4 longevity factors that fuel the real fountain of youth

Legend has it that the explorer Ponce de Leon wasn’t just looking to establish a Spanish colony in the new world.

He was looking for the fountain of youth. And 500 years later, the search is still on.

But what if I told you I know where you can find the fountain of youth?

That the fountain of youth is neither a mystery nor a mirage… and that you could build one for yourself?

The fountain of youth is a way of life — experienced by various groups of people around the world in communities in which being a centenarian is not unique. In fact, it’s expected.

What do these communities share?

The answer is they adhere to the four pillars of healthy longevity…

Pillar #1: Physical activity

People who live long lives move their bodies regularly. The good news is that these people aren’t marathon runners or triathletes. They’re physically active because that’s what their life demands.

They’re fishermen, farmers and other active people who live in little villages where they walk regularly to visit neighbors, friends, and family.

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Pillar #2: Socially interconnectedness

People who enjoy a healthy, long life are active members of a social circle. They celebrate each other’s joys and come together to support each other in times of sorrow. And science show the opposite hurts your health…

In an analysis, which included data on more than 181,000 adults, researchers determined that loneliness and social isolation increase your risk of heart disease by 29 percent and increase your risk of stroke by 32 percent.

Pillar #3: An inner sense of purpose and joy

This might seem basic, but these people are happy. They follow their passions and participate in activities that give them a sense of accomplishment. It’s what the Japanese know as ikigai, and we know Japan is home to many centenarians.

Studies have shown that people who have a sense of purpose to their days sleep better and are at lower risk for heart attacks and early death.

Pillar #4: A whole food, plant-based diet

The people who experience healthy longevity are predominantly vegetarians – with meat, fish and dairy comprising a small minority of their caloric intake.

They rely on home-cooked food, made from local ingredients, often grown in their own gardens. Their foods are minimally processed and nutrient dense.

The result is an optimal diet that delivers high levels of whole food fiber, antioxidants, and those vital omega 3 fatty acids that are good for the heart and the brain.

Related: Marine compound switches your longevity gene ‘ON’

Now that you understand that pillars and how they work, what simple things can you do to add not just years to your life, but life to your years?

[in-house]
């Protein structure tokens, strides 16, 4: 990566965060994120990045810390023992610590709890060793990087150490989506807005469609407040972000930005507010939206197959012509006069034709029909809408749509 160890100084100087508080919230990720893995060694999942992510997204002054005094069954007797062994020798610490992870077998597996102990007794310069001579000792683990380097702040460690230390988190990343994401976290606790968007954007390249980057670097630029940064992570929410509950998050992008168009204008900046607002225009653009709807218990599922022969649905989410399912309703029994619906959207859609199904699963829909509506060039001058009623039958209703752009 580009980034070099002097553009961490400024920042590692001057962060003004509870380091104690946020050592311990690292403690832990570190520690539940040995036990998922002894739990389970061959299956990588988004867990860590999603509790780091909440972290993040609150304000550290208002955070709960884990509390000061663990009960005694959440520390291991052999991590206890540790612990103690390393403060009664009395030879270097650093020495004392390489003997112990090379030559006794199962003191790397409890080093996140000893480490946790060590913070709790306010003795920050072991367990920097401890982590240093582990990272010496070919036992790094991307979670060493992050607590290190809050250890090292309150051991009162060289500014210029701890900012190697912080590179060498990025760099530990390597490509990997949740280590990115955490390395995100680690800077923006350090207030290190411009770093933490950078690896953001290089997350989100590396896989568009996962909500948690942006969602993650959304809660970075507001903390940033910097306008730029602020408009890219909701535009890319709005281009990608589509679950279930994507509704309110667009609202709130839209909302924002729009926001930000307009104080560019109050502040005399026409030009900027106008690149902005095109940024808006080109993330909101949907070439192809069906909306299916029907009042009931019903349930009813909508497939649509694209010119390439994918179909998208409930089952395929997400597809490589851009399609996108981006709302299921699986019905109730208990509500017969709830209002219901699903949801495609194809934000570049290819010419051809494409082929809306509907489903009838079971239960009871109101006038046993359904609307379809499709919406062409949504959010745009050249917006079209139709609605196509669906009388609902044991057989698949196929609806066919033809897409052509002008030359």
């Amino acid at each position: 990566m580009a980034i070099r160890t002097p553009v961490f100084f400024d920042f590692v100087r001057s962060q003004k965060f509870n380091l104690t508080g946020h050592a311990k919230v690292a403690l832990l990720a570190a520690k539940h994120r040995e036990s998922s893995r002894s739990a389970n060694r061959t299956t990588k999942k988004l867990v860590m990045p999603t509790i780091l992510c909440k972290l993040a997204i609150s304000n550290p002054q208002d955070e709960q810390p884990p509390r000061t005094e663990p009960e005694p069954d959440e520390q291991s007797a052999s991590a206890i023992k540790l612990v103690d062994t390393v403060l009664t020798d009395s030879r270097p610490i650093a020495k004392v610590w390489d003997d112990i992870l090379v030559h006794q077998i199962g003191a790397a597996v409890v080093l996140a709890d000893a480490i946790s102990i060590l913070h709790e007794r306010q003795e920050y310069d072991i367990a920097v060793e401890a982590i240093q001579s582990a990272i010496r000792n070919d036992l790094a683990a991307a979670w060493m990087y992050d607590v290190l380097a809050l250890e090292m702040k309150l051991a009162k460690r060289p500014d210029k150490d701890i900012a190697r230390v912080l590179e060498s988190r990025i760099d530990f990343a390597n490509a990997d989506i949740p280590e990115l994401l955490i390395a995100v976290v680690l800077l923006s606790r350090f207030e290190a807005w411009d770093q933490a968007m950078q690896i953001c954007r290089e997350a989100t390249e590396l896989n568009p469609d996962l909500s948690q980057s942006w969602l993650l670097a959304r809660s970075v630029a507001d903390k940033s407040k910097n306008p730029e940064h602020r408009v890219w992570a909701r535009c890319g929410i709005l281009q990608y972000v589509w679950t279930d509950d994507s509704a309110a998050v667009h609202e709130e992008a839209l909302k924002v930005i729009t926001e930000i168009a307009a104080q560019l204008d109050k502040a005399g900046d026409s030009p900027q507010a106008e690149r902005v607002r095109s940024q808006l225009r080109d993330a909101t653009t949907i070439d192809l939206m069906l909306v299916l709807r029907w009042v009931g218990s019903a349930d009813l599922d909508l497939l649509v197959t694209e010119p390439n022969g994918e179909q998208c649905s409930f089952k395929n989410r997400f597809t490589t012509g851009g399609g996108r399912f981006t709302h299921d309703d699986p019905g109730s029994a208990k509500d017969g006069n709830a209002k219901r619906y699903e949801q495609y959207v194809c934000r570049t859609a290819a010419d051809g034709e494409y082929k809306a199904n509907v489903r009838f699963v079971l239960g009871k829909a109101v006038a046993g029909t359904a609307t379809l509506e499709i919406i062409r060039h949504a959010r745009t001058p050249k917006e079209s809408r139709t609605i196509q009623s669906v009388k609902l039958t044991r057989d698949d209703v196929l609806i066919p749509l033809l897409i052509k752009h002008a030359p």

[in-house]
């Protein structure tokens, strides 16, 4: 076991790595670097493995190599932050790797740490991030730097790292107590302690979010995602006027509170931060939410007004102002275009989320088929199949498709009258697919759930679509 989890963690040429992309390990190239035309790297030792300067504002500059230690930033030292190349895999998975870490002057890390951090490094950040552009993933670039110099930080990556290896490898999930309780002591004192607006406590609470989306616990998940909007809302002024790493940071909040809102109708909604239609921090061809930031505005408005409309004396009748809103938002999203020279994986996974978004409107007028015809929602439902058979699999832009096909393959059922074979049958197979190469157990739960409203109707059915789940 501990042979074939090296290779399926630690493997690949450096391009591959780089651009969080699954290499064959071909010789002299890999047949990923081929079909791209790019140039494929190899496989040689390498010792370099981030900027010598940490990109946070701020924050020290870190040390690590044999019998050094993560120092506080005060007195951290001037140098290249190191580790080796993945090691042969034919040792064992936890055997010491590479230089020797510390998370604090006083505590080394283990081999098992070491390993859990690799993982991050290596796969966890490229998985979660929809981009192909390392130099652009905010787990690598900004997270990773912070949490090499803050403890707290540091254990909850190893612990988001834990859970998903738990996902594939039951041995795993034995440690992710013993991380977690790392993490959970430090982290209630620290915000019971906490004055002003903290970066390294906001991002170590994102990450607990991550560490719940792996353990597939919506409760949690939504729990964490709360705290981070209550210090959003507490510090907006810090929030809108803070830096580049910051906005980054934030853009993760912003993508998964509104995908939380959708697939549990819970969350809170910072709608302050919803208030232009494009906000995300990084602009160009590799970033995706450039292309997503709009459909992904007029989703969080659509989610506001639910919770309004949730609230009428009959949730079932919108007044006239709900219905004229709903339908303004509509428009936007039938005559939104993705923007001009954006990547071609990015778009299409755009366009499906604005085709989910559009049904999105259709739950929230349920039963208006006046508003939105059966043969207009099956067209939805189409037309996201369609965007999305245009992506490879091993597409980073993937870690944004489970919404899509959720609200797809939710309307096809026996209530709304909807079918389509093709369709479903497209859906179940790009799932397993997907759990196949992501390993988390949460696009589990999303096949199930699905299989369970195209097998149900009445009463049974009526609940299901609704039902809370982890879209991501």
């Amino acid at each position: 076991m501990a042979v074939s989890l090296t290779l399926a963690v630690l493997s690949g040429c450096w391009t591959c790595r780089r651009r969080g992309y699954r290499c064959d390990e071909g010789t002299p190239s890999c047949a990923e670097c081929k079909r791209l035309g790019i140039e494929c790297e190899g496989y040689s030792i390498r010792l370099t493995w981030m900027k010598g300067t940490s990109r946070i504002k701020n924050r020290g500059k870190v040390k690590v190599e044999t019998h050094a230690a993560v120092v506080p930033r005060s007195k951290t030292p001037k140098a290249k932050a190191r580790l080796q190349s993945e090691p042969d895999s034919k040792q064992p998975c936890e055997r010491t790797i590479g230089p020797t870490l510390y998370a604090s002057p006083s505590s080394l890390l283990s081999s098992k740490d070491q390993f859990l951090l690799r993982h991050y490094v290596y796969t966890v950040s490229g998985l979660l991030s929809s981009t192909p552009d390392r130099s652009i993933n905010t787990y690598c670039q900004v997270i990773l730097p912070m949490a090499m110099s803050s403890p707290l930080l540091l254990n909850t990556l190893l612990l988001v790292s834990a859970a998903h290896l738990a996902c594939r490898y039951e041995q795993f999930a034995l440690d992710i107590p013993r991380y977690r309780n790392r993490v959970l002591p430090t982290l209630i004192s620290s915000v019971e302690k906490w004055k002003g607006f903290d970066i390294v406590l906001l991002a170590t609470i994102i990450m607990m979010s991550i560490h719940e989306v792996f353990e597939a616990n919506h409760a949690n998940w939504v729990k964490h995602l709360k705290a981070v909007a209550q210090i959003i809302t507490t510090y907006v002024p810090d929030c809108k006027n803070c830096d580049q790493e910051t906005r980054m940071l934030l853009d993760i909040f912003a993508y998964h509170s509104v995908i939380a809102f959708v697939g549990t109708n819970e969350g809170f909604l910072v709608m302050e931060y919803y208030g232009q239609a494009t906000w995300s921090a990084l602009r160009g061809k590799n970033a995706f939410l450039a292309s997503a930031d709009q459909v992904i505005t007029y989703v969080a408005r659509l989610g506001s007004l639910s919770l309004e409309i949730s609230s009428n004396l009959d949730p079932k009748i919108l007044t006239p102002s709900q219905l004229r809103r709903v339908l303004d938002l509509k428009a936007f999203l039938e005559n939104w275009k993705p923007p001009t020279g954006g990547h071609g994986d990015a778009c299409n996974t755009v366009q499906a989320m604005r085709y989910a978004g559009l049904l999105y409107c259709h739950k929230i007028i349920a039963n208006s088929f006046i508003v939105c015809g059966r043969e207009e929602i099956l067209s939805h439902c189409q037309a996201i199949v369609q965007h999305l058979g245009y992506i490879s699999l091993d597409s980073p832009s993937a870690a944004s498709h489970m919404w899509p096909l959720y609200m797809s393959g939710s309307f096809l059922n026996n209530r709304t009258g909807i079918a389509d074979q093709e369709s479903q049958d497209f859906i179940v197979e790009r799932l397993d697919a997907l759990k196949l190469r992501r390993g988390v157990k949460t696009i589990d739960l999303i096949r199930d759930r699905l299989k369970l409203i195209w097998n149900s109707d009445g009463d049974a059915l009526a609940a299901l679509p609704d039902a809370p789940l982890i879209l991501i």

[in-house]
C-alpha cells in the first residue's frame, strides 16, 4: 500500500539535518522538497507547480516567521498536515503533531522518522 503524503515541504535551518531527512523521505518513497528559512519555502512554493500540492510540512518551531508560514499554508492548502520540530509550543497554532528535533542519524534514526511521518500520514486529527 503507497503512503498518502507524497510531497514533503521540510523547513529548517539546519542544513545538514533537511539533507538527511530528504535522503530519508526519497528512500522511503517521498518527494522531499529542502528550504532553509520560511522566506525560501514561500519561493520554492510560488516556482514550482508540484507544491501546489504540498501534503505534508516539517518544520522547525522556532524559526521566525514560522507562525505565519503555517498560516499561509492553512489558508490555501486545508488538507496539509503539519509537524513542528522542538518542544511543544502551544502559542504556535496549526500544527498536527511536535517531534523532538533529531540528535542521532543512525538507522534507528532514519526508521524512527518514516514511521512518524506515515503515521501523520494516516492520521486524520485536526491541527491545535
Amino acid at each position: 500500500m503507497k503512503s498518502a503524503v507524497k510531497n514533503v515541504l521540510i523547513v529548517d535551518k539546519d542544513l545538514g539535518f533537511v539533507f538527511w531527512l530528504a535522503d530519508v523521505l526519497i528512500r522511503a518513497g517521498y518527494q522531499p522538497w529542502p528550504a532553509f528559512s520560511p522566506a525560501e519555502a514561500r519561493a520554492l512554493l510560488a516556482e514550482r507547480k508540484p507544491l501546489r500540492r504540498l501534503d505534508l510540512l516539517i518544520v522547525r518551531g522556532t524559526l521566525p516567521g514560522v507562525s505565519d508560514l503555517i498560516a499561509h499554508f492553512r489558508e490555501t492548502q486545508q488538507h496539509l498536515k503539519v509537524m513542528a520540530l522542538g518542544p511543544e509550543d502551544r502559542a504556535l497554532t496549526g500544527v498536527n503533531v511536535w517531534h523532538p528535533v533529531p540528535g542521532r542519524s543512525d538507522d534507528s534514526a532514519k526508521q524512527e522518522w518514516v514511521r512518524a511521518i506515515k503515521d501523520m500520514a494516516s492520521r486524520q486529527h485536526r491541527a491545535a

A few suggestions for finding your own fountain of youth

  • Make every movement you make more challenging. Park your car farther away from the store entry. Climb stairs instead of taking the elevator. Whenever you’re walking or biking, take the slightly longer route between here and there.
  • Connect and reconnect with others. Pick-up the phone and call that person you’ve been meaning to call. We all need to give and receive love. Do what you enjoy. If you like to garden, garden. If you like to read, read. If you like your job, keep working!
  • Eat lots of plants as close to their original form as possible. That means eating the apple – instead of the applesauce or drinking apple juice and eating steel cut oats instead of fortified puffed oat cereals. And make sure you’re getting lots of nuts and seeds – like chia, flax, walnuts, and almonds. This will all help ensure you’re consuming the vital nutrients that support a long and healthy life.

If doing it all seems overwhelming, as a physician, I would tell you to focus on diet first because nutrition is foundational to health and healing. And even small improvements can be transformative – if they are the right ones.

For example, one of our goals at Step One Foods is helping people understand how incorporating two snacks — high in whole grains, nuts, seeds and fruit — into your diet every day can be amazingly impactful.

People who live long well do so through small, daily acts of healthy behavior. And it’s the cumulative effect of those small acts over time that rewards them with better health.

So, every time you move your body, engage with others, do something you love, or eat a healthy snack, give yourself a pat on the back. You’re building your own personal fountain of youth.

Dr. Elizabeth Klodas MD, FACC

By Dr. Elizabeth Klodas MD, FACC

"Diet is a major driver of high cholesterol, but instead of changing the food, we prescribe medications. This never seemed logical to me.” Dr. Klodas has dedicated her career to preventive cardiology. Trained at Mayo Clinic and Johns Hopkins, she is the founder and Chief Medical Officer for Step One Foods. Dr. Klodas is a nationally sought out speaker and has an active role at the American College of Cardiology. Her clinical interests include prevention of heart disease and non-invasive cardiac imaging and she has published dozens of scientific articles throughout her career. Dr. Klodas has been featured on CNN Health for her mission to change how heart disease is treated. An independent study performed at leading medical institutions affirmed the ability of Step One Foods to deliver measurable and meaningful cholesterol-reduction benefits in the real world. The results of the trial were presented at the 2018 American Heart Association’s Scientific Sessions. Dr. Klodas has also authored a book for patients, "Slay the Giant: The Power of Prevention in Defeating Heart Disease," and served as founding Editor-in-Chief of the patient education effort of the American College of Cardiology. In addition to her practice and her duties at Step One Foods, she also serves as medical editor for webMD.